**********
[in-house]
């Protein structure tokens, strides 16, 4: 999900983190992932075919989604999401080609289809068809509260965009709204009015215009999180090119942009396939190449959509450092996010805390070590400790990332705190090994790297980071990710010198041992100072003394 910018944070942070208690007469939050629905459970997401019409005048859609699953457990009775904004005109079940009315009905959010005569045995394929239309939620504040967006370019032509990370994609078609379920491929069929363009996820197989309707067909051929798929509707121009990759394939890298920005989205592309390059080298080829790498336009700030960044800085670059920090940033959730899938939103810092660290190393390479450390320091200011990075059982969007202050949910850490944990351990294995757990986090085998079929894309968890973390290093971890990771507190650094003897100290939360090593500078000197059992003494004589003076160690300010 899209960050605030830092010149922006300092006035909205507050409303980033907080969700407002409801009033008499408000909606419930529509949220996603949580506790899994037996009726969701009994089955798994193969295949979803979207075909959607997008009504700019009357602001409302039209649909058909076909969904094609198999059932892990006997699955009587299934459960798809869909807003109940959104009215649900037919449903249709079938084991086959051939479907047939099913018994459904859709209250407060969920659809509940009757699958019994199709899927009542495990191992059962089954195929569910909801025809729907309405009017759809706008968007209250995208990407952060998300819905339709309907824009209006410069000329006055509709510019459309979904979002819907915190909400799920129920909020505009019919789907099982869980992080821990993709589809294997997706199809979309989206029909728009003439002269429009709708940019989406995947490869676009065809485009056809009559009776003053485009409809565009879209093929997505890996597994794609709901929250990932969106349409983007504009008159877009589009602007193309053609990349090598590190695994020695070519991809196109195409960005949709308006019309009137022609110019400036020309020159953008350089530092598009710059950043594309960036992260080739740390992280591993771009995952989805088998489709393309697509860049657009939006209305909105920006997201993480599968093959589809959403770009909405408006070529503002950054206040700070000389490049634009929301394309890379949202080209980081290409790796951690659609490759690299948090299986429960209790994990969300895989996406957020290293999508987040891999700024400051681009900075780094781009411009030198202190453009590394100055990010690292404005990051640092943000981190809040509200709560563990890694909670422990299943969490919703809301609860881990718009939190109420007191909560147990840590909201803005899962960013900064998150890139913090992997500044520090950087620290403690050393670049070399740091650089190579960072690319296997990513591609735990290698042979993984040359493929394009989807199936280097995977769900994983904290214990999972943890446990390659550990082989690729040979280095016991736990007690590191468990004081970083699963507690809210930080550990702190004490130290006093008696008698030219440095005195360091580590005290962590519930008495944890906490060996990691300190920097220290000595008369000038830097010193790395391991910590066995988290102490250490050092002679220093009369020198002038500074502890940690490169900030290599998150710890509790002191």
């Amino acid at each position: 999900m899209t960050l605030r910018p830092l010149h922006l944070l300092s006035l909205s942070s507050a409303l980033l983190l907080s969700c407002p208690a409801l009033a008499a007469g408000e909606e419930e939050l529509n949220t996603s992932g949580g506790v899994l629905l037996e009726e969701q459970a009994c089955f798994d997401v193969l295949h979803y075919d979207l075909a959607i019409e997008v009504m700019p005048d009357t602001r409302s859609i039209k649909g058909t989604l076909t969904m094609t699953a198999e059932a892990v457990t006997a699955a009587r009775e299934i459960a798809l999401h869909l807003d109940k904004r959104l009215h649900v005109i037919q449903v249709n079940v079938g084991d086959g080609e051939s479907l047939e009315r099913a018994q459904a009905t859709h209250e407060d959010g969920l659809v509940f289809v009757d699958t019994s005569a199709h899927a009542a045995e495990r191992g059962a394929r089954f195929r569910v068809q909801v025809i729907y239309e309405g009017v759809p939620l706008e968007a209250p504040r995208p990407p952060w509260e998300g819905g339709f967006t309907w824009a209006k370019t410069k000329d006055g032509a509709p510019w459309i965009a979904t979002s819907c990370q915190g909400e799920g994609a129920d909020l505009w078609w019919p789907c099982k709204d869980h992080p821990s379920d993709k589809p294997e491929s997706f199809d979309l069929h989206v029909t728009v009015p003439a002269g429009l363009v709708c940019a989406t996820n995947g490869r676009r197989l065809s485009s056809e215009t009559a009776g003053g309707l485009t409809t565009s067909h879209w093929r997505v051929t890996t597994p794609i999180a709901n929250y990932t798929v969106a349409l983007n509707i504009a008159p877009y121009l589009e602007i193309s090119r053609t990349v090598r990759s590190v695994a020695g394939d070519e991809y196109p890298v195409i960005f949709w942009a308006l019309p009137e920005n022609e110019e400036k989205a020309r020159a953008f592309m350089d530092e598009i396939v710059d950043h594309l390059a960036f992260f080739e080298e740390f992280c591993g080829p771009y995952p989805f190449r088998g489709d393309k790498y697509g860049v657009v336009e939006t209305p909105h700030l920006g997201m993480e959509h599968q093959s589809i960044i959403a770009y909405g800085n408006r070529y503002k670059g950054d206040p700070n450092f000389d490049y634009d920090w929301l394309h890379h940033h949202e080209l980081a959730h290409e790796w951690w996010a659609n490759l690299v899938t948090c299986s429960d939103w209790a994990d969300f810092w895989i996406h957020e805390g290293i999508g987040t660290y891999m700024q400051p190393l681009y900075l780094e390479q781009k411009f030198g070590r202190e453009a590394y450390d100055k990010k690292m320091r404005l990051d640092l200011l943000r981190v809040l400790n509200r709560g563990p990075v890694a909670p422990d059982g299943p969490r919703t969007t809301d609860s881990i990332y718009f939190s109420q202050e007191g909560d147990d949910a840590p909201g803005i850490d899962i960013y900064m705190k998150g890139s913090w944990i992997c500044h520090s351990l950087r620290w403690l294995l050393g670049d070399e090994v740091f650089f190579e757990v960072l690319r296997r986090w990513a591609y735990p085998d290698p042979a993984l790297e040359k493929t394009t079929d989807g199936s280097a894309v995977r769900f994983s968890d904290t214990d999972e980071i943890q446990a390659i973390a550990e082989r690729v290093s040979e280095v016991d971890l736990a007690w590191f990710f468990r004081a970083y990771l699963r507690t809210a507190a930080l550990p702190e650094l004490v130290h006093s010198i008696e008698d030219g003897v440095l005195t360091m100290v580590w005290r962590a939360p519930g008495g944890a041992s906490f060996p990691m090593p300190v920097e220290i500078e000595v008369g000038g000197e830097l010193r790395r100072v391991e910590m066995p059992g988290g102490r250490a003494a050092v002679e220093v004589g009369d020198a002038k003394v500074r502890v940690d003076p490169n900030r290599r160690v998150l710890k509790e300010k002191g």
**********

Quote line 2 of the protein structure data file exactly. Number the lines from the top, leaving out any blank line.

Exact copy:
């Protein structure tokens, strides 16, 4: 999900983190992932075919989604999401080609289809068809509260965009709204009015215009999180090119942009396939190449959509450092996010805390070590400790990332705190090994790297980071990710010198041992100072003394 910018944070942070208690007469939050629905459970997401019409005048859609699953457990009775904004005109079940009315009905959010005569045995394929239309939620504040967006370019032509990370994609078609379920491929069929363009996820197989309707067909051929798929509707121009990759394939890298920005989205592309390059080298080829790498336009700030960044800085670059920090940033959730899938939103810092660290190393390479450390320091200011990075059982969007202050949910850490944990351990294995757990986090085998079929894309968890973390290093971890990771507190650094003897100290939360090593500078000197059992003494004589003076160690300010 899209960050605030830092010149922006300092006035909205507050409303980033907080969700407002409801009033008499408000909606419930529509949220996603949580506790899994037996009726969701009994089955798994193969295949979803979207075909959607997008009504700019009357602001409302039209649909058909076909969904094609198999059932892990006997699955009587299934459960798809869909807003109940959104009215649900037919449903249709079938084991086959051939479907047939099913018994459904859709209250407060969920659809509940009757699958019994199709899927009542495990191992059962089954195929569910909801025809729907309405009017759809706008968007209250995208990407952060998300819905339709309907824009209006410069000329006055509709510019459309979904979002819907915190909400799920129920909020505009019919789907099982869980992080821990993709589809294997997706199809979309989206029909728009003439002269429009709708940019989406995947490869676009065809485009056809009559009776003053485009409809565009879209093929997505890996597994794609709901929250990932969106349409983007504009008159877009589009602007193309053609990349090598590190695994020695070519991809196109195409960005949709308006019309009137022609110019400036020309020159953008350089530092598009710059950043594309960036992260080739740390992280591993771009995952989805088998489709393309697509860049657009939006209305909105920006997201993480599968093959589809959403770009909405408006070529503002950054206040700070000389490049634009929301394309890379949202080209980081290409790796951690659609490759690299948090299986429960209790994990969300895989996406957020290293999508987040891999700024400051681009900075780094781009411009030198202190453009590394100055990010690292404005990051640092943000981190809040509200709560563990890694909670422990299943969490919703809301609860881990718009939190109420007191909560147990840590909201803005899962960013900064998150890139913090992997500044520090950087620290403690050393670049070399740091650089190579960072690319296997990513591609735990290698042979993984040359493929394009989807199936280097995977769900994983904290214990999972943890446990390659550990082989690729040979280095016991736990007690590191468990004081970083699963507690809210930080550990702190004490130290006093008696008698030219440095005195360091580590005290962590519930008495944890906490060996990691300190920097220290000595008369000038830097010193790395391991910590066995988290102490250490050092002679220093009369020198002038500074502890940690490169900030290599998150710890509790002191």